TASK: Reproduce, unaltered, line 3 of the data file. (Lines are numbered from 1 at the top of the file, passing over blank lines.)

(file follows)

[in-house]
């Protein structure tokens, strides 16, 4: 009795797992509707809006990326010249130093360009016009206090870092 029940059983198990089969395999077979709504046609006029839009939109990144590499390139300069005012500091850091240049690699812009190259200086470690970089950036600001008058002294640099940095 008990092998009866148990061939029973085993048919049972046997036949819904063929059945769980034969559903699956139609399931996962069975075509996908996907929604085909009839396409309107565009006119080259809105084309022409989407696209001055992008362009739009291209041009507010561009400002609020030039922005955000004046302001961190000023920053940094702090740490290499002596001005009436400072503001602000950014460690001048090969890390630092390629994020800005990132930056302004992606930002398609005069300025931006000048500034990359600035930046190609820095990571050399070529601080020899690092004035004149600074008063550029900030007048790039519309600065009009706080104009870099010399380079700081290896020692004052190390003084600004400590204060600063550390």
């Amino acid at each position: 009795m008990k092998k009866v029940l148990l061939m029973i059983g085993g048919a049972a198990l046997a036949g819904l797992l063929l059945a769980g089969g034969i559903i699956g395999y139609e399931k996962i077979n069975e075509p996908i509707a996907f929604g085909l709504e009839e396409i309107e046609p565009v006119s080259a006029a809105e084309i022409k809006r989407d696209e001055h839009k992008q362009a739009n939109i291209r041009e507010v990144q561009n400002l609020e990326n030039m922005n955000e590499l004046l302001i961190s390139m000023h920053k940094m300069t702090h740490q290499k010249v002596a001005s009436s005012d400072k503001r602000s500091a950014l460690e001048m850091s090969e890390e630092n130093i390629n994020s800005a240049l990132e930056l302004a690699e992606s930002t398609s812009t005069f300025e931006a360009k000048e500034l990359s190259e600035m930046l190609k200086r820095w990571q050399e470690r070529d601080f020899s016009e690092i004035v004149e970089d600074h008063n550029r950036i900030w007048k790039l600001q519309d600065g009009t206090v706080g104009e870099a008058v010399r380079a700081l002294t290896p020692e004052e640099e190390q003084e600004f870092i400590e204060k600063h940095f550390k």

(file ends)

């Amino acid at each position: 009795m008990k092998k009866v029940l148990l061939m029973i059983g085993g048919a049972a198990l046997a036949g819904l797992l063929l059945a769980g089969g034969i559903i699956g395999y139609e399931k996962i077979n069975e075509p996908i509707a996907f929604g085909l709504e009839e396409i309107e046609p565009v006119s080259a006029a809105e084309i022409k809006r989407d696209e001055h839009k992008q362009a739009n939109i291209r041009e507010v990144q561009n400002l609020e990326n030039m922005n955000e590499l004046l302001i961190s390139m000023h920053k940094m300069t702090h740490q290499k010249v002596a001005s009436s005012d400072k503001r602000s500091a950014l460690e001048m850091s090969e890390e630092n130093i390629n994020s800005a240049l990132e930056l302004a690699e992606s930002t398609s812009t005069f300025e931006a360009k000048e500034l990359s190259e600035m930046l190609k200086r820095w990571q050399e470690r070529d601080f020899s016009e690092i004035v004149e970089d600074h008063n550029r950036i900030w007048k790039l600001q519309d600065g009009t206090v706080g104009e870099a008058v010399r380079a700081l002294t290896p020692e004052e640099e190390q003084e600004f870092i400590e204060k600063h940095f550390k």